Immigration to Israel: The rise of Anti Semitism in Europe (RELS 348)

Not long after the attack on Charlie Hebdo in Paris, a gunman opened fire at a synagogue as well as a free speech event in Copenhagen. This tragedy resulted in the death of a synagogue guard and a filmmaker. Concerned over the recent attacks and the growth of anti-Semitism in Europe, Israeli Prime Minister Benjamin Netanyahu called for the massive immigration of European Jews to Israel. Josef Federman discusses this message in his article “Netanyahu calls for ‘massive immigration’ of European Jews,” The Globe and Mail, 15 February 2015. The Prime Minister believes that “Israel is the only place where Jews can truly feel safe”. Even with the reevaluation of security in Denmark, Netanyahu believes that the attacks will continue.

One would think of colonial development and the movement of civilians as motivated by trade, glory, or to spread religion. The recent threat towards the security of Jews in Europe is an example of how fear can provoke a colonized or established group to migrate to a cultural homeland, in this case Israel. Evidence of this trend can be found in a British poll that states “A quarter of Jews in Britain have considered leaving the country in the last two years and well over half feel they have no long term future in Europe”1. As a result, the number of Jews residing in France that have immigrated to Israel in 2014 is more than double the number in 2013.

What is causing this increase in anti Semitism? Historically, there were irregular anti- Jewish persecutions. As Robert Irwin puts it in his book For the Lust of Knowing, “…the Jews had been fairly well treated and tolerated in the pre-modern Muslim world. But he also drew attention to the limits of that tolerance and to the occasional anti-Jewish pogroms.”2 In the last two years, attacks against the Jewish people of Europe have frequently appeared on the news. Across Europe, the conflict between Israelis and Palestinians in Gaza continues. It could be argued that as this conflict flares so does anti-Semitist movements in other parts of the world. Below, I have included an article regarding the fighting in Gaza for further reading.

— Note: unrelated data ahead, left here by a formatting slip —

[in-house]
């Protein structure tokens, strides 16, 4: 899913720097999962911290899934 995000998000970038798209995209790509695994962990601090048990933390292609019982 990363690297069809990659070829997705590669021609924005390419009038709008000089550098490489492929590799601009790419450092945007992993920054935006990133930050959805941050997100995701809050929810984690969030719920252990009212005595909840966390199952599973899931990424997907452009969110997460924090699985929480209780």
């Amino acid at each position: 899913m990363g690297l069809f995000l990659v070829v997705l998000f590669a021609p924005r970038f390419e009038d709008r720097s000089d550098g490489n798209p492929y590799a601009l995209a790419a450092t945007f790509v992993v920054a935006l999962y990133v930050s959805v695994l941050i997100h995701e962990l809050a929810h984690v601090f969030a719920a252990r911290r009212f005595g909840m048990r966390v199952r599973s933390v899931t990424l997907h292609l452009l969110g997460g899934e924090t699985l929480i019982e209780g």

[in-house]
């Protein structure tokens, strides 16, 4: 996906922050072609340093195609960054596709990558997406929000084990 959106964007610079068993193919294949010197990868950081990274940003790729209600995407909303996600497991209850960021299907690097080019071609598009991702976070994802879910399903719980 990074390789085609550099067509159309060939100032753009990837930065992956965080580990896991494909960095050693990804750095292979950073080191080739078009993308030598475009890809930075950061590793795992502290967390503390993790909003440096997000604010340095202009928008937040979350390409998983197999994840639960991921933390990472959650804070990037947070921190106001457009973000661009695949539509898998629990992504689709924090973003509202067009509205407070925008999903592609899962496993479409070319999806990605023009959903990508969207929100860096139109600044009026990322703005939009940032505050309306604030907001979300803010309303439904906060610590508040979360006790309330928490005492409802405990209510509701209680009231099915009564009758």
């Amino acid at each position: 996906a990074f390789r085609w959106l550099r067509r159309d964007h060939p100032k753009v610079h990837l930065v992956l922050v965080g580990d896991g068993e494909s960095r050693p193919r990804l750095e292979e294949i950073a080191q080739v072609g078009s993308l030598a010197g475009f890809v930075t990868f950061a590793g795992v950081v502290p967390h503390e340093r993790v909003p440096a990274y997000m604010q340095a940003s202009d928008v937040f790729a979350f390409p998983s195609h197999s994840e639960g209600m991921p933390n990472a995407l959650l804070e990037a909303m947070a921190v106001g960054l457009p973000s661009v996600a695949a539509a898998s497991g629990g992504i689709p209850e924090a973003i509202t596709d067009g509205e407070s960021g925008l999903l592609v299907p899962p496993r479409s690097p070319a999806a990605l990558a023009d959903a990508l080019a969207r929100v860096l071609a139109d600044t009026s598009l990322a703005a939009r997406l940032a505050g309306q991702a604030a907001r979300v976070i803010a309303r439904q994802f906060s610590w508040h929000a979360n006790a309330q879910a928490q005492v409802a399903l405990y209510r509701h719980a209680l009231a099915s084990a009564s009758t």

Although there is the trend of Jewish movement towards Israel, there is disagreement as to the reason. The chief rabbi in Copenhagen, Jair Melchior, stated, “If the way we deal with terror is to run somewhere else, we should all run to a desert island”. He believes that the Jews in Denmark leave due to their love of Israel and Zionism and not their fear of terrorism. I would argue against this notion as the rise in immigration to Israel and what sparked the announcement from Netanyahu was the fear of safety. Since the attacks, security has increased around sites like synagogues and Jewish schools. I will end on a quote from the French Prime Minister Manuel Valls regarding Netanyahu’s call: “France, without the Jews of France, is no longer France”.

#uwreligions

AM

1 Michael Holden “Most British Jews feel they have no future in Europe: poll” The Globe and Mail, 14 January 2015 (http://www.theglobeandmail.com/news/world/most-british-jews-feel-they-have-no-future-in-europe-poll/article22441673/)

2 Robert Irwin, For Lust of Knowing: The Orientalists and Their Enemies (Penguin Books Ltd. 2007), 261.

For Further Reading:

Sabina Zawadzki and Ole Mikkelsen “Gunman in Copenhagen attacks had record of violence, gang activities” The Globe and Mail, 15 February 2015 (http://www.theglobeandmail.com/news/world/danish-police-kill-suspect-in-copenhagen-attacks/article23006338/)

Jon Henley “Antisemitism on rise across Europe ‘in worst ties since the Nazis’” The Guardian, 7 August 2014 (http://www.theguardian.com/society/2014/aug/07/antisemitism-rise-europe-worst-since-nazis)

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